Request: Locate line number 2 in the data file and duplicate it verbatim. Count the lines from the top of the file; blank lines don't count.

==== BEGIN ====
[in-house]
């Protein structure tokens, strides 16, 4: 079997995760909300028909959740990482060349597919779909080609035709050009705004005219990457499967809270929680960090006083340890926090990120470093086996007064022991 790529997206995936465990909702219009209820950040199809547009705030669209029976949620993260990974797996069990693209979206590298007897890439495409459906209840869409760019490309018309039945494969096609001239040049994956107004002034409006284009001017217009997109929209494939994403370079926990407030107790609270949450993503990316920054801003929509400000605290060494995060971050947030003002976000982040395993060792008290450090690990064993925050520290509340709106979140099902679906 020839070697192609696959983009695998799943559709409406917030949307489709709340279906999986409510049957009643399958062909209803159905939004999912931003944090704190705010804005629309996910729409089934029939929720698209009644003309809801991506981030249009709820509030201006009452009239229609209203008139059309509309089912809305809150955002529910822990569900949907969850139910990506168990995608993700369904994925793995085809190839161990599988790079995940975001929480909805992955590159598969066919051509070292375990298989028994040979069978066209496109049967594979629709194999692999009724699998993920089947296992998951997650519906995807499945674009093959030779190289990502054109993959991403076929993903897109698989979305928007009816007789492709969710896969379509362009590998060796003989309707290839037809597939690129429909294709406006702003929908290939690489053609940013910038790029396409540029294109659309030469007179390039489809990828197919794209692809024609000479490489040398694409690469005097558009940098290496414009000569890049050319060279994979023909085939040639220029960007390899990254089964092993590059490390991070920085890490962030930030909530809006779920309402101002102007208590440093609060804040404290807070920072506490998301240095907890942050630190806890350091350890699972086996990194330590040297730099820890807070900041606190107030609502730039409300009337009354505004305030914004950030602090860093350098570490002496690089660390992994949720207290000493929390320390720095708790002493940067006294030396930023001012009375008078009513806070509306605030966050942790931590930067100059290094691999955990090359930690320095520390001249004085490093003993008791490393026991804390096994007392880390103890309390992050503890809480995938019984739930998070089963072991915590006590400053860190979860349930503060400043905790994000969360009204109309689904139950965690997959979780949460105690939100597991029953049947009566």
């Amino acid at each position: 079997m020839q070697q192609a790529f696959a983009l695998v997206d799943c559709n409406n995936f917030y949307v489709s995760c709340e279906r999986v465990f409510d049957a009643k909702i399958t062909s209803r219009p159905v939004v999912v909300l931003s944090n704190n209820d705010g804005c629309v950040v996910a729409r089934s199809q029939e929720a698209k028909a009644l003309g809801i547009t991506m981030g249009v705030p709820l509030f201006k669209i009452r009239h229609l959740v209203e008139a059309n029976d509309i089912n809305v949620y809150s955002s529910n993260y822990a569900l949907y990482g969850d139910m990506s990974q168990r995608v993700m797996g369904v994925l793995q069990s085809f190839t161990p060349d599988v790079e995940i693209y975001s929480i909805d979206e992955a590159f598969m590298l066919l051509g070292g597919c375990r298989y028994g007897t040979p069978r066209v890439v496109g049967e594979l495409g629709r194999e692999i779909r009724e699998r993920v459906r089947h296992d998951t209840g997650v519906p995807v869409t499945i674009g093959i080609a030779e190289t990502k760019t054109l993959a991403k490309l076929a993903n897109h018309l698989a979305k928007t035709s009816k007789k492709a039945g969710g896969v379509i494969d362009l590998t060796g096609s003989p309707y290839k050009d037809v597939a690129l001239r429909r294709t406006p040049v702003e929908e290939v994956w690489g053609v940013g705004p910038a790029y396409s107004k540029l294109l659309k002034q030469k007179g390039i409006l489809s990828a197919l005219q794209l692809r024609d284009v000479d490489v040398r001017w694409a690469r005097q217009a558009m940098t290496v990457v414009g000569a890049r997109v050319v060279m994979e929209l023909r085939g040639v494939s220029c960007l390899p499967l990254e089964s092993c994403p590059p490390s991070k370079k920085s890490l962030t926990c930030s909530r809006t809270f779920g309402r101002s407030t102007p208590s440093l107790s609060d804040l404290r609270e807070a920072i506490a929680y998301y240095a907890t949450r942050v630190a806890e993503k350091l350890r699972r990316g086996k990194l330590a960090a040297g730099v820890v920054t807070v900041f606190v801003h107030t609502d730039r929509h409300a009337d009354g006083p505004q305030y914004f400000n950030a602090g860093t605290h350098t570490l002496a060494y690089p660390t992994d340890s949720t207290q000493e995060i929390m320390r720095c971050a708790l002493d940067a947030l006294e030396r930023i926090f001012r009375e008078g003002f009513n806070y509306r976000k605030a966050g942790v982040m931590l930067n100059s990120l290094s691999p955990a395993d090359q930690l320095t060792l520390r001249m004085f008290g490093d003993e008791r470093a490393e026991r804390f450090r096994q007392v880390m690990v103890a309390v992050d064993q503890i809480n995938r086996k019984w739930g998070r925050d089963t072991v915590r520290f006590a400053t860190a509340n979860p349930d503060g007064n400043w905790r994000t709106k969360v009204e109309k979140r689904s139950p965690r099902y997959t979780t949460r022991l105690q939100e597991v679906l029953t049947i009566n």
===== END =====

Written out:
């Protein structure tokens, strides 16, 4: 079997995760909300028909959740990482060349597919779909080609035709050009705004005219990457499967809270929680960090006083340890926090990120470093086996007064022991 790529997206995936465990909702219009209820950040199809547009705030669209029976949620993260990974797996069990693209979206590298007897890439495409459906209840869409760019490309018309039945494969096609001239040049994956107004002034409006284009001017217009997109929209494939994403370079926990407030107790609270949450993503990316920054801003929509400000605290060494995060971050947030003002976000982040395993060792008290450090690990064993925050520290509340709106979140099902679906 020839070697192609696959983009695998799943559709409406917030949307489709709340279906999986409510049957009643399958062909209803159905939004999912931003944090704190705010804005629309996910729409089934029939929720698209009644003309809801991506981030249009709820509030201006009452009239229609209203008139059309509309089912809305809150955002529910822990569900949907969850139910990506168990995608993700369904994925793995085809190839161990599988790079995940975001929480909805992955590159598969066919051509070292375990298989028994040979069978066209496109049967594979629709194999692999009724699998993920089947296992998951997650519906995807499945674009093959030779190289990502054109993959991403076929993903897109698989979305928007009816007789492709969710896969379509362009590998060796003989309707290839037809597939690129429909294709406006702003929908290939690489053609940013910038790029396409540029294109659309030469007179390039489809990828197919794209692809024609000479490489040398694409690469005097558009940098290496414009000569890049050319060279994979023909085939040639220029960007390899990254089964092993590059490390991070920085890490962030930030909530809006779920309402101002102007208590440093609060804040404290807070920072506490998301240095907890942050630190806890350091350890699972086996990194330590040297730099820890807070900041606190107030609502730039409300009337009354505004305030914004950030602090860093350098570490002496690089660390992994949720207290000493929390320390720095708790002493940067006294030396930023001012009375008078009513806070509306605030966050942790931590930067100059290094691999955990090359930690320095520390001249004085490093003993008791490393026991804390096994007392880390103890309390992050503890809480995938019984739930998070089963072991915590006590400053860190979860349930503060400043905790994000969360009204109309689904139950965690997959979780949460105690939100597991029953049947009566």